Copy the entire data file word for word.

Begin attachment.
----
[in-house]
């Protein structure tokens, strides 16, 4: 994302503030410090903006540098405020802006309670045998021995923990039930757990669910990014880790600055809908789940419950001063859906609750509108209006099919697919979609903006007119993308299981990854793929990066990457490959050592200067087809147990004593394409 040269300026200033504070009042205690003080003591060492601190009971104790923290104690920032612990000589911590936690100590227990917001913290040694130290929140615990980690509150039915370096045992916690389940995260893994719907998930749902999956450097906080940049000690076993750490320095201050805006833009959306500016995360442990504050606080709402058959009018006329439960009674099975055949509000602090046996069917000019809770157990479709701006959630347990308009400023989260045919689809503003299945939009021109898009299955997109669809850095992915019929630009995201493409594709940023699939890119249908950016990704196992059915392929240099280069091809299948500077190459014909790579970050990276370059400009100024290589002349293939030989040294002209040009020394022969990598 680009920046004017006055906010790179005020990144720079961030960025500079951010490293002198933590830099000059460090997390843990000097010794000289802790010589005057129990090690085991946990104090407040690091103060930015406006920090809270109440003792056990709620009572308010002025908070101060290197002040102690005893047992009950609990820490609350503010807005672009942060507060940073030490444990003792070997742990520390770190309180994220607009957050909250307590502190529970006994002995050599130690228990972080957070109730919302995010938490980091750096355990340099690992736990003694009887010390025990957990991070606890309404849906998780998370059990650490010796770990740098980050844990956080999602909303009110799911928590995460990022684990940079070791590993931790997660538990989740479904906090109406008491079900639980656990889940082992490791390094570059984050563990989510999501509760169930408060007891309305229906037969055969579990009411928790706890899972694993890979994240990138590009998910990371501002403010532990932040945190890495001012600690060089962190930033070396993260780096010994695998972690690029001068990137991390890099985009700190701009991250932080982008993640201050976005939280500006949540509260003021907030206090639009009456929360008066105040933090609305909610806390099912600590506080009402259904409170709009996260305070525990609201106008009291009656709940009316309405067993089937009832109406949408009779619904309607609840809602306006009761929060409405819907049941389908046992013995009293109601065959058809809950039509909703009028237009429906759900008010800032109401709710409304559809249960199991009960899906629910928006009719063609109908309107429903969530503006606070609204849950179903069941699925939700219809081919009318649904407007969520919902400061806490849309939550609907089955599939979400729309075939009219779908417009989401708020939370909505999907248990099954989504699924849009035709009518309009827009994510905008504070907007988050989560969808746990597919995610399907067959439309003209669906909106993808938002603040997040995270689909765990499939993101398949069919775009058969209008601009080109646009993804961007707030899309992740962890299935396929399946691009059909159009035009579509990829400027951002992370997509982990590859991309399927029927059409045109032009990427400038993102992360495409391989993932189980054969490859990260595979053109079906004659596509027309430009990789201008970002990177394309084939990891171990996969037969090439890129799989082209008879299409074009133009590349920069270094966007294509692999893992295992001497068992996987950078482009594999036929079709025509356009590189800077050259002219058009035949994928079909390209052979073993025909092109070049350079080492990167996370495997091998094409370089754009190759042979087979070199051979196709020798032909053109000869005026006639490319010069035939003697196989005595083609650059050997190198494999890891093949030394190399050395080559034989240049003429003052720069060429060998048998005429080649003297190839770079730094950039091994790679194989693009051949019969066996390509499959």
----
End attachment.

[in-house]
């Protein structure tokens, strides 16, 4: 994302503030410090903006540098405020802006309670045998021995923990039930757990669910990014880790600055809908789940419950001063859906609750509108209006099919697919979609903006007119993308299981990854793929990066990457490959050592200067087809147990004593394409 040269300026200033504070009042205690003080003591060492601190009971104790923290104690920032612990000589911590936690100590227990917001913290040694130290929140615990980690509150039915370096045992916690389940995260893994719907998930749902999956450097906080940049000690076993750490320095201050805006833009959306500016995360442990504050606080709402058959009018006329439960009674099975055949509000602090046996069917000019809770157990479709701006959630347990308009400023989260045919689809503003299945939009021109898009299955997109669809850095992915019929630009995201493409594709940023699939890119249908950016990704196992059915392929240099280069091809299948500077190459014909790579970050990276370059400009100024290589002349293939030989040294002209040009020394022969990598 680009920046004017006055906010790179005020990144720079961030960025500079951010490293002198933590830099000059460090997390843990000097010794000289802790010589005057129990090690085991946990104090407040690091103060930015406006920090809270109440003792056990709620009572308010002025908070101060290197002040102690005893047992009950609990820490609350503010807005672009942060507060940073030490444990003792070997742990520390770190309180994220607009957050909250307590502190529970006994002995050599130690228990972080957070109730919302995010938490980091750096355990340099690992736990003694009887010390025990957990991070606890309404849906998780998370059990650490010796770990740098980050844990956080999602909303009110799911928590995460990022684990940079070791590993931790997660538990989740479904906090109406008491079900639980656990889940082992490791390094570059984050563990989510999501509760169930408060007891309305229906037969055969579990009411928790706890899972694993890979994240990138590009998910990371501002403010532990932040945190890495001012600690060089962190930033070396993260780096010994695998972690690029001068990137991390890099985009700190701009991250932080982008993640201050976005939280500006949540509260003021907030206090639009009456929360008066105040933090609305909610806390099912600590506080009402259904409170709009996260305070525990609201106008009291009656709940009316309405067993089937009832109406949408009779619904309607609840809602306006009761929060409405819907049941389908046992013995009293109601065959058809809950039509909703009028237009429906759900008010800032109401709710409304559809249960199991009960899906629910928006009719063609109908309107429903969530503006606070609204849950179903069941699925939700219809081919009318649904407007969520919902400061806490849309939550609907089955599939979400729309075939009219779908417009989401708020939370909505999907248990099954989504699924849009035709009518309009827009994510905008504070907007988050989560969808746990597919995610399907067959439309003209669906909106993808938002603040997040995270689909765990499939993101398949069919775009058969209008601009080109646009993804961007707030899309992740962890299935396929399946691009059909159009035009579509990829400027951002992370997509982990590859991309399927029927059409045109032009990427400038993102992360495409391989993932189980054969490859990260595979053109079906004659596509027309430009990789201008970002990177394309084939990891171990996969037969090439890129799989082209008879299409074009133009590349920069270094966007294509692999893992295992001497068992996987950078482009594999036929079709025509356009590189800077050259002219058009035949994928079909390209052979073993025909092109070049350079080492990167996370495997091998094409370089754009190759042979087979070199051979196709020798032909053109000869005026006639490319010069035939003697196989005595083609650059050997190198494999890891093949030394190399050395080559034989240049003429003052720069060429060998048998005429080649003297190839770079730094950039091994790679194989693009051949019969066996390509499959």